Cabel Davis, a miserly old skinflint, holds a mortgage on a house belonging to Samuel Perkins, and is scheming to buy it cheap. Perkins is poor and has a handsome daughter, Mary. Davis ... See full summary »

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Milton Dawson
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Cabel Davis, a miserly old skinflint, holds a mortgage on a house belonging to Samuel Perkins, and is scheming to buy it cheap. Perkins is poor and has a handsome daughter, Mary. Davis calls and insists on the payment of money due and Perkins tells him he cannot meet the obligation. Davis leaves, threatening him. The old miser conceives a cunning plan to prevent the mortgaged house from being rented, and makes visits to the old house, using a sheet and emitting hideous noises to convince the villagers that the house is haunted. The place is visited by several, who go away terror-stricken, as the old miser takes a black cat up through the cellar-way and shows it through the window. In the meantime, Milton Dawson, a young station agent, meets Mary Perkins and falls in love with her. He learns from the people in the village that the Perkins house is haunted. He decides to do a little investigating, and trails Davis to the house and sees him enter through the cellar. Young Dawson follows ... Written by Moving Picture World synopsis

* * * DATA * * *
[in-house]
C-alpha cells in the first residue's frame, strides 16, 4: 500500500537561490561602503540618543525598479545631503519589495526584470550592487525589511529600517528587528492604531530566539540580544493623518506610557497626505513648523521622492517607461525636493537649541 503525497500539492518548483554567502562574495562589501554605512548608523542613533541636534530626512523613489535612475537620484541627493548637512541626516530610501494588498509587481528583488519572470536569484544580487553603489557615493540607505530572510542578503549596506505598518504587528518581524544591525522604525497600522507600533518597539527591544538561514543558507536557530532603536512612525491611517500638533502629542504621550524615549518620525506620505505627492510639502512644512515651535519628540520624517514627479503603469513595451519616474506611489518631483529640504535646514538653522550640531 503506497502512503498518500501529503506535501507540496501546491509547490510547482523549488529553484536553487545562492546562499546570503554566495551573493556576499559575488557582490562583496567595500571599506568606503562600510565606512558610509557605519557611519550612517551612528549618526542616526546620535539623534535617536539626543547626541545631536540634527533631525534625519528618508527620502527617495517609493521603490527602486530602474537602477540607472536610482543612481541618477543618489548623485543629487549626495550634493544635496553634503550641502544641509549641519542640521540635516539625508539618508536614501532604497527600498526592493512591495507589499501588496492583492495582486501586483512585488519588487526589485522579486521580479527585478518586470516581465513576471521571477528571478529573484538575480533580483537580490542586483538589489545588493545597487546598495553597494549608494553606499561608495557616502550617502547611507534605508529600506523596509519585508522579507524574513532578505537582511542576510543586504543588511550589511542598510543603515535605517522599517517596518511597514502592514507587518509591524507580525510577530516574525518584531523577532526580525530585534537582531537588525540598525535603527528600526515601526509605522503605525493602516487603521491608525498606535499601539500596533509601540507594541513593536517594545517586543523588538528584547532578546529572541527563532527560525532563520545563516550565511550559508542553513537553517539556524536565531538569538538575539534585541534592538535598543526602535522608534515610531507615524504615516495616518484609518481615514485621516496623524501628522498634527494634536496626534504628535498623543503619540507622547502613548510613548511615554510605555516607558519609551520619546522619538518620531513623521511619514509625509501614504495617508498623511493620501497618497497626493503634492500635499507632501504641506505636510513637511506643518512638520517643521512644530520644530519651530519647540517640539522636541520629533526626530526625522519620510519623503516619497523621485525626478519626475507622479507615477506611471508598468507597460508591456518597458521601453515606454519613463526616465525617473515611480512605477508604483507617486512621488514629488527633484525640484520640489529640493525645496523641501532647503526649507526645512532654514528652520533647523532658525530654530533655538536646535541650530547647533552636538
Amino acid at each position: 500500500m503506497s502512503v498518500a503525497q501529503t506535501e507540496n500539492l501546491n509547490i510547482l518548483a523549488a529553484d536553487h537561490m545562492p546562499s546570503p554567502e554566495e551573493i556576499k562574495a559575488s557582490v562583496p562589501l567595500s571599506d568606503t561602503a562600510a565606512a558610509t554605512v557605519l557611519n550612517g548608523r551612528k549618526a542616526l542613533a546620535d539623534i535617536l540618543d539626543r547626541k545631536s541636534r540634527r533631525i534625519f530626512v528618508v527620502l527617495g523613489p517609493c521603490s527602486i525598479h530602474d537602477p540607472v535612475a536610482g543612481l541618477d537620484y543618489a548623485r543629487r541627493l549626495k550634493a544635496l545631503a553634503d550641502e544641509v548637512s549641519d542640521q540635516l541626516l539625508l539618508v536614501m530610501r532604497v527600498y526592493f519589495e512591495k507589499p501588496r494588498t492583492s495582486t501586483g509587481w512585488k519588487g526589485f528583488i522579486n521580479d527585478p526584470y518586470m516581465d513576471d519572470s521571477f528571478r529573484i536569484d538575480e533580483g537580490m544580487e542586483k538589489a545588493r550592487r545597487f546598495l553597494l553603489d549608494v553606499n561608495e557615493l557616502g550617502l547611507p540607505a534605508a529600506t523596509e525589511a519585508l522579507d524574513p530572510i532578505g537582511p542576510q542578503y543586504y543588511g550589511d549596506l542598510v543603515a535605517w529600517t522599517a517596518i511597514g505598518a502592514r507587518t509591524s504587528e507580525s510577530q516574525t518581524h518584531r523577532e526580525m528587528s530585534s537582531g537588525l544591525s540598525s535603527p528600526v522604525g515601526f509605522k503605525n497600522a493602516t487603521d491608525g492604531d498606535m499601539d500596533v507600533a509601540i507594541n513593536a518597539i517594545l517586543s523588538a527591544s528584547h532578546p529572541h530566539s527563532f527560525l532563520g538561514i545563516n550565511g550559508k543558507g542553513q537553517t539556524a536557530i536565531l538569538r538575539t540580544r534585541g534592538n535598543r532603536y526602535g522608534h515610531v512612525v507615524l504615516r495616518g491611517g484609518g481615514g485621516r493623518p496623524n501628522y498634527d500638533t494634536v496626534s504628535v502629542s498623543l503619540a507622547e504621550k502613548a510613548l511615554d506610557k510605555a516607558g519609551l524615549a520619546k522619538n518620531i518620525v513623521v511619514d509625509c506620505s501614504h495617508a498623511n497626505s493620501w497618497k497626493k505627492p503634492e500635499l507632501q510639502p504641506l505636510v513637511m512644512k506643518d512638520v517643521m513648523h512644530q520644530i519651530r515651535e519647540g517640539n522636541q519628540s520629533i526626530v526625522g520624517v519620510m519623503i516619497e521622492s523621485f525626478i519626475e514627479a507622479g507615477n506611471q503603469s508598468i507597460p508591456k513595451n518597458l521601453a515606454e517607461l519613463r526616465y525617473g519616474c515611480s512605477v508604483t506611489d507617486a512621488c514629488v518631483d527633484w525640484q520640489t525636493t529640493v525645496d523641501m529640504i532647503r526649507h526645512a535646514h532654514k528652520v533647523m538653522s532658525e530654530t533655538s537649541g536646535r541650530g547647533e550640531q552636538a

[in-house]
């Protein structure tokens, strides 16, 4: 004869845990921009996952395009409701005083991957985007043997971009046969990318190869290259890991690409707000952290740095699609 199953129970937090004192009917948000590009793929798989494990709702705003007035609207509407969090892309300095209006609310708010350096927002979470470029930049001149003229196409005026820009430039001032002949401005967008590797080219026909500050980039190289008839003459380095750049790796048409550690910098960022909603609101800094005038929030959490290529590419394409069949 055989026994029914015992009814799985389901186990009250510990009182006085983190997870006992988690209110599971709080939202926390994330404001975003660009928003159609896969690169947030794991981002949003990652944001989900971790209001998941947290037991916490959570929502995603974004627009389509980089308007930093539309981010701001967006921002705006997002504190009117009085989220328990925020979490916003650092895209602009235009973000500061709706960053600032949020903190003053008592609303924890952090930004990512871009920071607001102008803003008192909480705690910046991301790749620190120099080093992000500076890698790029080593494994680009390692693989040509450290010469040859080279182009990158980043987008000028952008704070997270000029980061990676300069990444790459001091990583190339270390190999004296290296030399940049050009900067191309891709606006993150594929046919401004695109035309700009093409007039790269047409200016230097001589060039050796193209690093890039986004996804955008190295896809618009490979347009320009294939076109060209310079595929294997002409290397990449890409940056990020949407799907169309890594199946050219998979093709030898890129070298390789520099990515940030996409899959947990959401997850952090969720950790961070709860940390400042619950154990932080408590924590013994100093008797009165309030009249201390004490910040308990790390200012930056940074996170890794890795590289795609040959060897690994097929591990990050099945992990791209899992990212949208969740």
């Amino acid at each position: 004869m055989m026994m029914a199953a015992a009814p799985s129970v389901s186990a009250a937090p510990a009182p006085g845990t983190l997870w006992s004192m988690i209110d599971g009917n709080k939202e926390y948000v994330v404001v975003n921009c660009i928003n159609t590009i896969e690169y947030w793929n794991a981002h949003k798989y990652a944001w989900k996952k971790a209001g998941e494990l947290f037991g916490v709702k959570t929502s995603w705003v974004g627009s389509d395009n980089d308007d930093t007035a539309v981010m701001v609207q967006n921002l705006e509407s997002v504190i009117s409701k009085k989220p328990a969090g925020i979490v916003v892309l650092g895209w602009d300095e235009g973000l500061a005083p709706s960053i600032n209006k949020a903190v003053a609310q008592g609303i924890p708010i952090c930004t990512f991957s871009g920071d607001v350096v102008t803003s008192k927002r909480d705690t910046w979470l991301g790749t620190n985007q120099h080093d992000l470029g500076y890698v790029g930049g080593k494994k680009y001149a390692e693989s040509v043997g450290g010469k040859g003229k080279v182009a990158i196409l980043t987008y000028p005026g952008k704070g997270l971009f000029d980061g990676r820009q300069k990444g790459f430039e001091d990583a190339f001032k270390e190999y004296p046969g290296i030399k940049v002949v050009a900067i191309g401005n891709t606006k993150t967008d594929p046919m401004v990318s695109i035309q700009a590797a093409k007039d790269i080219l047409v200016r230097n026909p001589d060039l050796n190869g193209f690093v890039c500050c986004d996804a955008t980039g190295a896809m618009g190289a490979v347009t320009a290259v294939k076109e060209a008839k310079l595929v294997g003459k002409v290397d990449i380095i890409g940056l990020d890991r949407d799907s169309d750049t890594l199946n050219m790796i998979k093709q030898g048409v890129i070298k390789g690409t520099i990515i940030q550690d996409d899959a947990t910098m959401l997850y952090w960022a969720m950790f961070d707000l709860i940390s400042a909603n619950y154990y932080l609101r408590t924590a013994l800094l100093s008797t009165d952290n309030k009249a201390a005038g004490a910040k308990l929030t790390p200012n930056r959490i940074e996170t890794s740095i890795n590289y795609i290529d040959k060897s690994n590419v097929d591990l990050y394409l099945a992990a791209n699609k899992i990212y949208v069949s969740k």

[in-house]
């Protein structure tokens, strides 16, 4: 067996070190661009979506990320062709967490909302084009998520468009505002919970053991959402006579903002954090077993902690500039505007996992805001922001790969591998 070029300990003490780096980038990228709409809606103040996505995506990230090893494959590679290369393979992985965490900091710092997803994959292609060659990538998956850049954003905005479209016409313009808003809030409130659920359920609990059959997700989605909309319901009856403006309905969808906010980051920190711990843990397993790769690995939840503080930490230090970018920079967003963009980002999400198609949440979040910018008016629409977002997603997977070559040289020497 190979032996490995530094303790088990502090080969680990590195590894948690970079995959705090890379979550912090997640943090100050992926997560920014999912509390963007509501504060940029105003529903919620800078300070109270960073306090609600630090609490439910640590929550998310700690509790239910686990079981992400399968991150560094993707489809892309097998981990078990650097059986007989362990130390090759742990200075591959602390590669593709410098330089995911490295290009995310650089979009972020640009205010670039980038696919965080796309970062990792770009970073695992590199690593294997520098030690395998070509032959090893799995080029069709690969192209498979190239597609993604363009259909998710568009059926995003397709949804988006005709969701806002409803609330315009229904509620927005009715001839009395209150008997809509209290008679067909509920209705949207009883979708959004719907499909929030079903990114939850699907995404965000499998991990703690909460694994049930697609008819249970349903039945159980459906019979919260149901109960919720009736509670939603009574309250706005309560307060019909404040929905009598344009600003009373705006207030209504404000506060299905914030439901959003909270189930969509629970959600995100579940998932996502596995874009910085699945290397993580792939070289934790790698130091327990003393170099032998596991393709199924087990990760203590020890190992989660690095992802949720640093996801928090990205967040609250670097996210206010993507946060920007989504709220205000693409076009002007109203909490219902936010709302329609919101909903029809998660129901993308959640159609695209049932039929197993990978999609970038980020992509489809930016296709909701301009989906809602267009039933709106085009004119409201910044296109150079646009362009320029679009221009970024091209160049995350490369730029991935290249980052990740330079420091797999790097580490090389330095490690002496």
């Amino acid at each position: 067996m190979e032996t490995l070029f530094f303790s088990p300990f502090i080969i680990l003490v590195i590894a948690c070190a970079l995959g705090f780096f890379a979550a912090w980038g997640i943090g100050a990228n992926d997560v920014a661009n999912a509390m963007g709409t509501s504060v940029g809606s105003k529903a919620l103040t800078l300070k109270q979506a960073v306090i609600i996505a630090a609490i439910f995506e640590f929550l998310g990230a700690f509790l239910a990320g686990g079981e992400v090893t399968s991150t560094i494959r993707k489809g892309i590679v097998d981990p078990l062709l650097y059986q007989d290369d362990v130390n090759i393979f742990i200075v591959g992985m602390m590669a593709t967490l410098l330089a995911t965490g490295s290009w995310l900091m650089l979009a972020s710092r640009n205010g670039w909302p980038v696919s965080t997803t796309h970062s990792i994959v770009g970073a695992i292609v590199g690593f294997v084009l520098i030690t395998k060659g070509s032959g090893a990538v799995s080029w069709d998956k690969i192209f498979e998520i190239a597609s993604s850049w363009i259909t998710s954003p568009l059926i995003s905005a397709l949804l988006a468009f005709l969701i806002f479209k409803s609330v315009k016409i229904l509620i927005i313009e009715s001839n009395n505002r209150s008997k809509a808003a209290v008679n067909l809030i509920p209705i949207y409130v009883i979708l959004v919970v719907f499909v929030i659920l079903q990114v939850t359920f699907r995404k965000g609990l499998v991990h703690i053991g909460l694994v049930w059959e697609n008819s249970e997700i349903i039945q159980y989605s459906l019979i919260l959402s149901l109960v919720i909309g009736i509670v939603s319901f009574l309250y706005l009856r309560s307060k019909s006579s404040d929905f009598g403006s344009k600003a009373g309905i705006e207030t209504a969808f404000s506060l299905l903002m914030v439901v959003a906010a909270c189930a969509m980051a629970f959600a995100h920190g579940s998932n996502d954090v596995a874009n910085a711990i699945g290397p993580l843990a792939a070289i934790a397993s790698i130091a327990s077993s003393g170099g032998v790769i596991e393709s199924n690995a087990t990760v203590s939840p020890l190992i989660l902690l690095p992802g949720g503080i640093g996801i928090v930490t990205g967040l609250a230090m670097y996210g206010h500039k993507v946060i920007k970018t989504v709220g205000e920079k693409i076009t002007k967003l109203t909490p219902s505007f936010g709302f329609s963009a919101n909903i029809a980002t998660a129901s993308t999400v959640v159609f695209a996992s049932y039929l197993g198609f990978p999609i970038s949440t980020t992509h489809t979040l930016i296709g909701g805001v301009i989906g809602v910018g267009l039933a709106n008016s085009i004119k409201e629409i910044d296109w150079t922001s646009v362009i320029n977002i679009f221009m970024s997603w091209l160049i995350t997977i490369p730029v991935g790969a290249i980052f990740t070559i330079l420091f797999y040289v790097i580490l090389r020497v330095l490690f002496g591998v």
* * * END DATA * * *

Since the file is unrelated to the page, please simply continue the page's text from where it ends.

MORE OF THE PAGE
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Drama | Short

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4 September 1911 (USA)  »

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1.33 : 1
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The pretty love scene with which the picture closes seems likely to square any account
10 April 2016 | by (Chicago) – See all my reviews

A miser holds a mortgage on a house and to prevent the poor owner, who cannot meet the obligation, from renting the place, dresses in a sheet and makes the passing throng believe the house is haunted. This works well until a young man falls in love with the unfortunate mortgager's daughter. He does a bit of investigating and succeeds in exposing the nefarious scheme to the crowd of horrified spectators below. The miser writes a release of the mortgage when threatened with bodily harm by the enraged crowd. The young man goes to the other's house, presents the release and explains the circumstances. Thanks do not pay him, but the pretty love scene with which the picture closes seems likely to square any account he may have against the place. - The Moving Picture World, September 16, 1911


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